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Thread: Word for...?

  1. #1
    hellbraker is offline Newbie
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    Default Word for...?

    I would like to know a word that means "help at a difficult situation". I just met this word, but i can't recollect it. I looked up this word in Oxford Dictionary which stated the above meaning. I think it starts with P, but i may be wrong. I know its hard, but any help would be greatly appreciated,

    Thanks

  2. #2
    Khosro's Avatar
    Khosro is offline Senior Member
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    Default Re: Word for...?

    Quote Originally Posted by hellbraker View Post
    I would like to know a word that means "help at a difficult situation". I just met this word, but i can't recollect it. I looked up this word in Oxford Dictionary which stated the above meaning. I think it starts with P, but i may be wrong. I know its hard, but any help would be greatly appreciated,

    Thanks
    That's not hard for a native speaker hellbraker. Hello, welcome aboard.

  3. #3
    5jj's Avatar
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    Default Re: Word for...?

    Quote Originally Posted by Khosro View Post
    That's not hard for a native speaker hellbraker. Hello, welcome aboard.
    Well, I had to think long and hard about it. All I could come up with was 'succo(u)r'; that doesn't begin with P, though.

  4. #4
    Khosro's Avatar
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    Default Re: Word for...?

    Quote Originally Posted by fivejedjon View Post
    Well, I had to think long and hard about it. All I could come up with was 'succo(u)r'; that doesn't begin with P, though.
    It's not clear if hellbraker means "to get help" or "to give help".

    "to get help" could be also "to resort".
    "recourse" is a noun which can be used for situations in which somebody gets help.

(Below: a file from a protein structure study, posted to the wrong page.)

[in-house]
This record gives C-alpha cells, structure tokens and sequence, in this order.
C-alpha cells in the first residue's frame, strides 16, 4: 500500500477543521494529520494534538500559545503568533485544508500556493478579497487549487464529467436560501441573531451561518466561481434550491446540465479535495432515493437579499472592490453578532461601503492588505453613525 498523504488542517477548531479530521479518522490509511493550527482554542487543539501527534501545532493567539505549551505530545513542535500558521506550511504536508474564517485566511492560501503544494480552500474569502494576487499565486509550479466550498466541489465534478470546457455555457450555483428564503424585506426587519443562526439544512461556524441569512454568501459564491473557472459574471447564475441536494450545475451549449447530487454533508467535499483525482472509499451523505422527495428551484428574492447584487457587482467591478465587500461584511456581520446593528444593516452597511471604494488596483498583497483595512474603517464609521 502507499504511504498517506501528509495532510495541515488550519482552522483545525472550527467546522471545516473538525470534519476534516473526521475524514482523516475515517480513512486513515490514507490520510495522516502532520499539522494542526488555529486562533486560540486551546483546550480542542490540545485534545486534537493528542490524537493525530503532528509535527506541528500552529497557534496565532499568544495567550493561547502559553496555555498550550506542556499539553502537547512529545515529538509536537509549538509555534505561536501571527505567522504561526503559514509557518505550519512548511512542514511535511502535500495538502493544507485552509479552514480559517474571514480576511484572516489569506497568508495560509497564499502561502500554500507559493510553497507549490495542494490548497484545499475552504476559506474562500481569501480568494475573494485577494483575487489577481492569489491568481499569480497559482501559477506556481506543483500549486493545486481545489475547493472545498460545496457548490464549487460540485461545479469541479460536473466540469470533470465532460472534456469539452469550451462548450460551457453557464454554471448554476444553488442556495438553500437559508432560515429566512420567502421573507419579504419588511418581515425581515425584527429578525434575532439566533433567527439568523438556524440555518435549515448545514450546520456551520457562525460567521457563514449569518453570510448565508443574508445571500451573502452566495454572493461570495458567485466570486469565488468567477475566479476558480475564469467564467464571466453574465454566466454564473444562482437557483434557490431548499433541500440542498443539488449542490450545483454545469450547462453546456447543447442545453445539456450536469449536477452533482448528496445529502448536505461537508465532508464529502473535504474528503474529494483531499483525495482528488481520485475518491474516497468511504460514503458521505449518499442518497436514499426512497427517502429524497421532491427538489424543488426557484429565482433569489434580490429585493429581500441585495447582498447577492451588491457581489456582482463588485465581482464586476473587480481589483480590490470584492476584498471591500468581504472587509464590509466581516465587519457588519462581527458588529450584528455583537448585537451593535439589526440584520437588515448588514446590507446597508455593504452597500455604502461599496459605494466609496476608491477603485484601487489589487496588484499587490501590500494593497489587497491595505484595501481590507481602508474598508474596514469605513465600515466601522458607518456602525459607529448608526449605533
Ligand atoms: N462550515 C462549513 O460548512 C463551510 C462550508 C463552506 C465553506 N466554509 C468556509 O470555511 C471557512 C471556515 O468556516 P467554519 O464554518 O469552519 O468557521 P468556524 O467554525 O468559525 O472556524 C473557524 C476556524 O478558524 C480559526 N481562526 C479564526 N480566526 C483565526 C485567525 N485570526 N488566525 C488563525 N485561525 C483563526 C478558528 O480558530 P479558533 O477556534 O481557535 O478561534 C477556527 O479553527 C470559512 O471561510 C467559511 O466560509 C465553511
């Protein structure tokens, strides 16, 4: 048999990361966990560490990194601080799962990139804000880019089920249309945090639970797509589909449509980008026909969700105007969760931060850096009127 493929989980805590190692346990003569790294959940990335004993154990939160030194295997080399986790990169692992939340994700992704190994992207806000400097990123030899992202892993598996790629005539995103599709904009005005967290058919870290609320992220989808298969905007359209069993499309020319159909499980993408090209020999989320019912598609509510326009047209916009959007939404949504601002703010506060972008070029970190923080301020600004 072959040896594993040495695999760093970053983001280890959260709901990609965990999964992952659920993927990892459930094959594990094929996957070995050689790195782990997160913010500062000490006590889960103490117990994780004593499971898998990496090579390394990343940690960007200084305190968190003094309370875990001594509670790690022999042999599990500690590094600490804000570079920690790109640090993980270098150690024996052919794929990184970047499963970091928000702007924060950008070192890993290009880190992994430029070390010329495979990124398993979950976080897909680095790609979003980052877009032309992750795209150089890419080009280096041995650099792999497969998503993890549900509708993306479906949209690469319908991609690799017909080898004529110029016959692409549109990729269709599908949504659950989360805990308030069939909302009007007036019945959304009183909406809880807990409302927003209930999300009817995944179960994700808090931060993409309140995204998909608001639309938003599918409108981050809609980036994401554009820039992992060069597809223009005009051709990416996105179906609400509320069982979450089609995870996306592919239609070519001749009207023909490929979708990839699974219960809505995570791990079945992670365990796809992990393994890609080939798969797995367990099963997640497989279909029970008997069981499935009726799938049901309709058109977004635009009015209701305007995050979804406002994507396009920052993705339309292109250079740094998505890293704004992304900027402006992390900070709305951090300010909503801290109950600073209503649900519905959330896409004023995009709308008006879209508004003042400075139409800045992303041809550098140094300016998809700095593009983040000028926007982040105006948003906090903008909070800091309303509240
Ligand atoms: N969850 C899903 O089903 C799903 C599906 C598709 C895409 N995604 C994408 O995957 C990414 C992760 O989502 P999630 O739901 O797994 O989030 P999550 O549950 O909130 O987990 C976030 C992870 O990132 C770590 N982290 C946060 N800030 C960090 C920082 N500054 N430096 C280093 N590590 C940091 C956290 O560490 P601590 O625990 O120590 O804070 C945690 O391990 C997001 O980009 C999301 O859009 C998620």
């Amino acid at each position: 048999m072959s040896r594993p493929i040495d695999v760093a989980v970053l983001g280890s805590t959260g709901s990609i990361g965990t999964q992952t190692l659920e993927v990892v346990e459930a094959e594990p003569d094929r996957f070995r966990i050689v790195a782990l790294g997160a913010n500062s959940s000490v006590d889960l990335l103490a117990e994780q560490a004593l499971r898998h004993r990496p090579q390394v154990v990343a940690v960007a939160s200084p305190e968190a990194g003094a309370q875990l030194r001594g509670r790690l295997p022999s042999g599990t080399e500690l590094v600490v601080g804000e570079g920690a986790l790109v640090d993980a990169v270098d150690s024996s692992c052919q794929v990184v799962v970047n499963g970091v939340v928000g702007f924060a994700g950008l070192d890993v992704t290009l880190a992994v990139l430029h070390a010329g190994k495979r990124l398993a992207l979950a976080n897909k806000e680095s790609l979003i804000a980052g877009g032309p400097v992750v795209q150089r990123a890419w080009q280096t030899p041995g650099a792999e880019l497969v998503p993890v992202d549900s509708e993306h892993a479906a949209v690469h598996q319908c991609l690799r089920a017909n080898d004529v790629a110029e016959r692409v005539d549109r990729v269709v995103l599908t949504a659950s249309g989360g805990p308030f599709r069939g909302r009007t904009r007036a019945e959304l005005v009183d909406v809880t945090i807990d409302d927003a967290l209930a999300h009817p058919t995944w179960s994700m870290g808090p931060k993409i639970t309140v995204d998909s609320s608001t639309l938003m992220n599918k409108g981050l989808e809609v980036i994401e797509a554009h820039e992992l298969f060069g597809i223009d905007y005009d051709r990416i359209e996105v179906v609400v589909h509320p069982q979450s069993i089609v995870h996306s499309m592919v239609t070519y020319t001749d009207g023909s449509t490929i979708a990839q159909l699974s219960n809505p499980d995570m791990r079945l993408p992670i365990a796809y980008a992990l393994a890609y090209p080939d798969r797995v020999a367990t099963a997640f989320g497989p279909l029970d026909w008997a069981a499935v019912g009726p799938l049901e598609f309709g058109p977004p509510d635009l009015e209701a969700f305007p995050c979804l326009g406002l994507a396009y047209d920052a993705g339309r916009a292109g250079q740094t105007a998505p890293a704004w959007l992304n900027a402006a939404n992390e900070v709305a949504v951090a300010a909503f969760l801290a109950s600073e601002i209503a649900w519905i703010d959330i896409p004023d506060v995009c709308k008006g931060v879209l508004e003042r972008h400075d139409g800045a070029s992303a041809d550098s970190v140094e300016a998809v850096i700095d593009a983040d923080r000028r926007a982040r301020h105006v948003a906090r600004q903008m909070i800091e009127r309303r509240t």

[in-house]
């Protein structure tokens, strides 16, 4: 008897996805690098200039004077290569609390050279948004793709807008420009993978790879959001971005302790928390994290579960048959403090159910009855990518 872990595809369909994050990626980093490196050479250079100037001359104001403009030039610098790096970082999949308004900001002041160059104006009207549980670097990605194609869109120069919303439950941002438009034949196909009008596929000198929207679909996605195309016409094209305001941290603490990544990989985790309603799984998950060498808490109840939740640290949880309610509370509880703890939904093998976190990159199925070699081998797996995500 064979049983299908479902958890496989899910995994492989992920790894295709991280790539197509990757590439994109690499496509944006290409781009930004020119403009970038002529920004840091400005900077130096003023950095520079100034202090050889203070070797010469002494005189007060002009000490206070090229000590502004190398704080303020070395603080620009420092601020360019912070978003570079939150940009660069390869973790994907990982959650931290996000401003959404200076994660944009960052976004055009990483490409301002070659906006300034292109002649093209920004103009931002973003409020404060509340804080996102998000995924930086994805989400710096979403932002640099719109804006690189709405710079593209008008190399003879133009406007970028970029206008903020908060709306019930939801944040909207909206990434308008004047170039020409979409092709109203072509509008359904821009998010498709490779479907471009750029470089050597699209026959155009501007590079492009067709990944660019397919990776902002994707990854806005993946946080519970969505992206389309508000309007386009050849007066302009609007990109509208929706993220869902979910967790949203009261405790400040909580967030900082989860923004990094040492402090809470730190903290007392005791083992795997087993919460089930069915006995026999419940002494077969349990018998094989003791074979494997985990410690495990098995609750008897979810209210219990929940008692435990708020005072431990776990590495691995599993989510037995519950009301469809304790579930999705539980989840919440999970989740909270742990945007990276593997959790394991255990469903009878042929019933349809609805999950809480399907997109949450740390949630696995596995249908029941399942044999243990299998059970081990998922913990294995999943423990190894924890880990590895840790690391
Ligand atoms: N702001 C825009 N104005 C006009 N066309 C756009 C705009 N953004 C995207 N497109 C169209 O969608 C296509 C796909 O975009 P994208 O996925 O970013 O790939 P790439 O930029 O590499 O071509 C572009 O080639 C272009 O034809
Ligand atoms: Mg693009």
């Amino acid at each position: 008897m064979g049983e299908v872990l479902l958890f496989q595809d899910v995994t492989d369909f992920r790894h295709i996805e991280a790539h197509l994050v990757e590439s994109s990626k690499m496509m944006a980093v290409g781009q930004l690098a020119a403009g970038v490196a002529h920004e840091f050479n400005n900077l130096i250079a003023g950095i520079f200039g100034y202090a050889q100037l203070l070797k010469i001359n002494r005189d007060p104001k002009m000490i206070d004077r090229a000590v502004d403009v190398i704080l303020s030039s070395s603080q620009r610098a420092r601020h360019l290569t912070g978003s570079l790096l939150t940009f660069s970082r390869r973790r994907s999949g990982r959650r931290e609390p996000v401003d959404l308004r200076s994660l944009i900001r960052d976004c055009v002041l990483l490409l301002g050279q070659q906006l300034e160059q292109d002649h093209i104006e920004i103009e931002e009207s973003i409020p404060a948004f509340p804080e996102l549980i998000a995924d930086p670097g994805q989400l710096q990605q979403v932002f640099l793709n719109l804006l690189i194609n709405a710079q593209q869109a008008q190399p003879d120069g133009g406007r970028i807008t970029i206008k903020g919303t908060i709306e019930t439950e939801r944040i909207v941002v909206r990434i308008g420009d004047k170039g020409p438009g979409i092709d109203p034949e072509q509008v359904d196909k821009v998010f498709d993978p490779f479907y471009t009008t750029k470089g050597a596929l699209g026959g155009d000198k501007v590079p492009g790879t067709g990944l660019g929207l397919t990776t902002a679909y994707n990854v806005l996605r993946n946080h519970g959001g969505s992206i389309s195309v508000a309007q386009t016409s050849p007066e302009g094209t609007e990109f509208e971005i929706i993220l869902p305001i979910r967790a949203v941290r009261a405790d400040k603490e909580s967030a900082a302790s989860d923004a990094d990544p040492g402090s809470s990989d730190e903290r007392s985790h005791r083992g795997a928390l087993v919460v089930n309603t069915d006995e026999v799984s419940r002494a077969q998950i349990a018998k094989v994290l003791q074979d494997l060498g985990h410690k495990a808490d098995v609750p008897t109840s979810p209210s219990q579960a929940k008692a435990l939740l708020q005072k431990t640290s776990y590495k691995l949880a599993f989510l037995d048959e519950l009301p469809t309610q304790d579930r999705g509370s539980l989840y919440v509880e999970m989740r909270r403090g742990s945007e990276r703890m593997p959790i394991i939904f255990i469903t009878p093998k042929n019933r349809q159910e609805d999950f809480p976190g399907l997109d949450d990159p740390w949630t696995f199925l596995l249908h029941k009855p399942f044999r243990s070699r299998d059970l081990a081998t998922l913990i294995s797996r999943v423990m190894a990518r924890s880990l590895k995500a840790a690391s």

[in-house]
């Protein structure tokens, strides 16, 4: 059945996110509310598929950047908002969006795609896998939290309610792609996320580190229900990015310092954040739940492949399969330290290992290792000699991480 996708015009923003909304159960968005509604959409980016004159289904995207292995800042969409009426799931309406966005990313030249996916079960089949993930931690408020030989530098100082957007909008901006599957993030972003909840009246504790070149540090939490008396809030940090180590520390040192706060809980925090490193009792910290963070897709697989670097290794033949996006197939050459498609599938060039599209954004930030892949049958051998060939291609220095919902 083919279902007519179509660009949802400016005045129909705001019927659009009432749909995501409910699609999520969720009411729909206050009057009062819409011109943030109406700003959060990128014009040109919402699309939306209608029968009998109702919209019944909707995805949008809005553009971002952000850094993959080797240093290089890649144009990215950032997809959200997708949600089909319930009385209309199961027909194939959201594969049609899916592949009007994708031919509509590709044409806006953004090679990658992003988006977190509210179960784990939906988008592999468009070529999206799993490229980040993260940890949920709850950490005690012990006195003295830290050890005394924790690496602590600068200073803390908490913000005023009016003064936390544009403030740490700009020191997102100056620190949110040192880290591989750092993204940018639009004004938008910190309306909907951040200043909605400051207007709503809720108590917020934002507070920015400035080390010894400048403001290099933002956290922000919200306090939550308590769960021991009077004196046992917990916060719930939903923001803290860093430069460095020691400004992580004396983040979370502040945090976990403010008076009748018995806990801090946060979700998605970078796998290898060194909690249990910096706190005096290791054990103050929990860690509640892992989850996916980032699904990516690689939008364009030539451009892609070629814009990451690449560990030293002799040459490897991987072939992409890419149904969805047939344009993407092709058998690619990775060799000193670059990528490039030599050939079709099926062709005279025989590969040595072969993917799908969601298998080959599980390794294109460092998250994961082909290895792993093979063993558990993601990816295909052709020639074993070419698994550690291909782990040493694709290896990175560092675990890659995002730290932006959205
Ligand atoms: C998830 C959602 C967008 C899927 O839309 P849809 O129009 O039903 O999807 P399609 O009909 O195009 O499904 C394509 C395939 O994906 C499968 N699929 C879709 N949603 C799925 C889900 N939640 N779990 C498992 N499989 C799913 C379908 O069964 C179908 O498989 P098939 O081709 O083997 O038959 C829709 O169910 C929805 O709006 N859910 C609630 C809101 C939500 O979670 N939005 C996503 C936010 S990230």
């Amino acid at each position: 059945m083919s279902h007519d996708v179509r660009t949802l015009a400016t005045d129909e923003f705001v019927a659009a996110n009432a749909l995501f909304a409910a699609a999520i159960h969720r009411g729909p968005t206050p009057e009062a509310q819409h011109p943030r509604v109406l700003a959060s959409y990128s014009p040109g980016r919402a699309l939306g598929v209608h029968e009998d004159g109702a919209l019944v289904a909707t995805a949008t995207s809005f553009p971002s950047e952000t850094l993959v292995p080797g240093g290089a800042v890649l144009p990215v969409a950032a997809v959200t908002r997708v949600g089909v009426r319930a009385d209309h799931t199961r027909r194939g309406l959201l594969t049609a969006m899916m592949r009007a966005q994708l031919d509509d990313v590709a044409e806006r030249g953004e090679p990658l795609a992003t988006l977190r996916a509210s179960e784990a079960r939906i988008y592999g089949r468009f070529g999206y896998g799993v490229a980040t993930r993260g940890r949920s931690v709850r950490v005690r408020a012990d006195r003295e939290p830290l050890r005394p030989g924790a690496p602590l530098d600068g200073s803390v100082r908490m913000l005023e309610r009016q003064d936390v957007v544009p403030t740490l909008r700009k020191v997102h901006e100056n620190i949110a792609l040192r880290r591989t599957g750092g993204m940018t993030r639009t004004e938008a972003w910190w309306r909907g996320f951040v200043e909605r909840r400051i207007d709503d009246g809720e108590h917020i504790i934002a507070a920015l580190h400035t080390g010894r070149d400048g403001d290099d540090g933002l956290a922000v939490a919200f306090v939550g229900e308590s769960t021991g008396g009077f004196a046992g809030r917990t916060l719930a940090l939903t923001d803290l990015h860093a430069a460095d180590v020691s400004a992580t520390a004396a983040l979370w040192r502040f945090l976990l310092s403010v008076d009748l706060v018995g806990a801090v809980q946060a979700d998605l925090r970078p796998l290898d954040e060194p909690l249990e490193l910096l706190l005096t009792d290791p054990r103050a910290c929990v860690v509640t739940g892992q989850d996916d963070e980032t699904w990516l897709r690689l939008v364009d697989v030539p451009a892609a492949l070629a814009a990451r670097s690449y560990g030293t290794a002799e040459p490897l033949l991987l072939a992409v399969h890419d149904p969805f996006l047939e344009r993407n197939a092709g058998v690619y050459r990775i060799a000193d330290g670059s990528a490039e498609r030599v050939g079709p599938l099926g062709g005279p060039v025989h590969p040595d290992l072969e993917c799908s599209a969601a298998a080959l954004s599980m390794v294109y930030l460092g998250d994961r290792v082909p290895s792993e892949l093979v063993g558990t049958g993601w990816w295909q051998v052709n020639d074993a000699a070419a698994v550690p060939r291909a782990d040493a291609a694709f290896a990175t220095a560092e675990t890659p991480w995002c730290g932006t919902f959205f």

Last edited by Khosro; 26-Feb-2011 at 15:37.

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    Default Re: Word for...?

    Quote Originally Posted by Khosro View Post
    "to get help" could be also "to resort" or "to recourse".
    Could you give examples of those words used in sentences? 'Recourse' is not used as a verb, as far as I know, and 'resort' does not, in itself, appear to have anything to do with 'help'.

  6. #6
    hellbraker is offline Newbie
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    Default Re: Word for...?

    Quote Originally Posted by Khosro View Post
    It's not clear if hellbraker means "to get help" or "to give help".

    "to get help" could be also "to resort" or "to recourse".

    Thank you so much..its that word..recourse..and the dictionary states as follows.." a source of help in a difficult situation"

    And the verb "recourse to" is there too, stating "the use of a particular source of help"

    So can i say something like this? -

    • 1) My recourse was the lecturer
    • 2) I recoursed to the lecturer
    • 3) I recoursed to the lecturer for his help

    Is the last one right? Should i omit "for his help", as recourse to itself means, to get help.

    Thanks again

  7. #7
    5jj's Avatar
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    Default Re: Word for...?

    Quote Originally Posted by hellbraker View Post
    And the verb "recourse to" is there too, stating "the use of a particular source of help"
    Check again. I think you will find that it's given as a noun, used in such expressions as 'serve as a resource to ...'
    Last edited by 5jj; 27-Feb-2011 at 10:29. Reason: typo